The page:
Neon markers are a vital part of Dana Lambert’s efforts to help students make the most of their National College Fair experience.

“I make them come in with a plan,” said Lambert, a counselor at West Milford Township High School in New Jersey. “Once the list of fair exhibitors comes out, we have them sit down and highlight the schools and the tables that they want to stop at.”

Continue reading Help Your Students Prepare for National College Fairs

Campus Differences Matter in the College Search

Courtesy of Barbara T. Conner

Editor’s note: A version of this post originally appeared on Admitted in June 2016. It’s being republished as part of NACAC’s Best of the Blog series.

After visiting a few college campuses, most people begin to think that they are all alike — and in some ways they are right. Most colleges offer students a variety of factors that seem similar: rigorous academics, varied social activities, and meaningful ways to connect with the community.

Continue reading Campus Differences Matter in the College Search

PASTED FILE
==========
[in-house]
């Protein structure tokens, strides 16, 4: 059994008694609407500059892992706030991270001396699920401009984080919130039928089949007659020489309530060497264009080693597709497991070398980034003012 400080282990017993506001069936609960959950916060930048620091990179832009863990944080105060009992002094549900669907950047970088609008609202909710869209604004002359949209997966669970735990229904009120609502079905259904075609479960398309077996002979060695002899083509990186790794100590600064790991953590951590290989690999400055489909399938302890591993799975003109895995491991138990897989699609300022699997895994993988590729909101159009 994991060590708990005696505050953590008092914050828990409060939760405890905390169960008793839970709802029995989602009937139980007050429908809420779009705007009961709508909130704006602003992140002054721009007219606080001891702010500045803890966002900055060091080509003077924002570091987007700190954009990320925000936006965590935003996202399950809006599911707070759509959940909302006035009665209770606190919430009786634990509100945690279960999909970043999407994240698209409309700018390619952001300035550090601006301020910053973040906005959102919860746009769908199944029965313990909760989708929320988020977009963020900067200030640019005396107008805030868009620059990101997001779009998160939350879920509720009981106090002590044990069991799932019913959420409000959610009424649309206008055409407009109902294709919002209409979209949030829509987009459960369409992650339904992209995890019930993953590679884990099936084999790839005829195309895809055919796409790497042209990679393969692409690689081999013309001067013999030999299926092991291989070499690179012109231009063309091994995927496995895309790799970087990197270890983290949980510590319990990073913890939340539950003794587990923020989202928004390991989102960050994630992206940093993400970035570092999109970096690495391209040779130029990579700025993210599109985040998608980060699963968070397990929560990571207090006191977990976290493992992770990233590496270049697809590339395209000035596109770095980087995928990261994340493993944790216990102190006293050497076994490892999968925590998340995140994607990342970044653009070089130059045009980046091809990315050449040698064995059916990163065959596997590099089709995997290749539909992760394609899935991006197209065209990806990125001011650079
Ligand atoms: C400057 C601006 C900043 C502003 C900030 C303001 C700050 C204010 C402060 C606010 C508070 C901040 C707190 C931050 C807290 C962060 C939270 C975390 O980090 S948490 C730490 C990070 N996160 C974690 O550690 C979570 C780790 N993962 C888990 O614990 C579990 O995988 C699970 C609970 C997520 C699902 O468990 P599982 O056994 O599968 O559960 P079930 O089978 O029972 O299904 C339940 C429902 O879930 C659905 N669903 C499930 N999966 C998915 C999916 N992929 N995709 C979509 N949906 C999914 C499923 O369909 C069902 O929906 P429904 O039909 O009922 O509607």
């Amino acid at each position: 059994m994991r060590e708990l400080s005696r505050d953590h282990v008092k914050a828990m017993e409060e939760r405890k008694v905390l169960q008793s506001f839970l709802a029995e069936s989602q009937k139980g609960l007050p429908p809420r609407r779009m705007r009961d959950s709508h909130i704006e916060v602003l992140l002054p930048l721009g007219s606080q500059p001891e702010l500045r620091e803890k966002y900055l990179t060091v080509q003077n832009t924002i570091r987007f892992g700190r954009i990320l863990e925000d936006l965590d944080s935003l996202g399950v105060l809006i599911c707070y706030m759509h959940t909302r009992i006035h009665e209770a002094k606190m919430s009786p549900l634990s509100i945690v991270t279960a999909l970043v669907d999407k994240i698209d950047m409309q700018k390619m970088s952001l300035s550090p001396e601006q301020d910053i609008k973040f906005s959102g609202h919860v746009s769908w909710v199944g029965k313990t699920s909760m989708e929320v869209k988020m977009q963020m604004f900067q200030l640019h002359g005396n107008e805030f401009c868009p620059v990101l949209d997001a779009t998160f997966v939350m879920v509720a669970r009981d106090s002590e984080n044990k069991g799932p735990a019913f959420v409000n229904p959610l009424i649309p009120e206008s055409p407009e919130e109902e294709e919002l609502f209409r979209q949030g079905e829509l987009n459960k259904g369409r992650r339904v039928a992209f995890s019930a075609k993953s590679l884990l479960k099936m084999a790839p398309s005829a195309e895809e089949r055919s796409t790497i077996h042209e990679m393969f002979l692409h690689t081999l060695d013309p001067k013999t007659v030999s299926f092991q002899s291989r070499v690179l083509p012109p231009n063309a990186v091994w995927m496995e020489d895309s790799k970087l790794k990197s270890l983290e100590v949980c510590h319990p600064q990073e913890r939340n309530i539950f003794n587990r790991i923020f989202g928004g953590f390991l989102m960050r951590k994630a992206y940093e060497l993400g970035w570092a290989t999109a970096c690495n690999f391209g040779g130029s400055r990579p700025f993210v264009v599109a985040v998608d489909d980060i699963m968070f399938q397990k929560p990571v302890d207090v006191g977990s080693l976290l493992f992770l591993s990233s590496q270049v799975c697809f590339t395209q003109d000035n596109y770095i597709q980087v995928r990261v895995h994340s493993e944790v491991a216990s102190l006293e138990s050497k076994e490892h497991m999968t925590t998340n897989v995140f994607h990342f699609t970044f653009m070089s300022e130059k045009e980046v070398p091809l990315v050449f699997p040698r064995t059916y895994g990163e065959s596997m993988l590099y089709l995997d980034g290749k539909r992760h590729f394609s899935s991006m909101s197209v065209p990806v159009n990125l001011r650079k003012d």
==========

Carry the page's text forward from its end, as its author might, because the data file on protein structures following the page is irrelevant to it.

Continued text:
College Coaches Use Social Media to Vet Recruits

iStock

Editor’s note: A version of this post originally appeared on Admitted in June 2016. It’s being republished as part of NACAC’s Best of the Blog series.

Hoping to play sports in college? Make sure your social media accounts send the right message to recruiters.

“Right or wrong, most college coaches will assume that how you act on social media will be how you act on campus,” according to a recent USA Today column by Fred Bastie. “For that reason, your actions and behavior on social media in high school are critical if you expect to play in college.”

Continue reading College Coaches Use Social Media to Vet Recruits

Achieving Balance: Tips to Help Students Navigate Their Freshman Year

iStock

Editor’s note: A version of this post originally appeared on Admitted in September 2016. It’s being republished as part of NACAC’s Best of the Blog series.

To-do lists, reasonable goals, and regular exercise can help freshmen stay on track.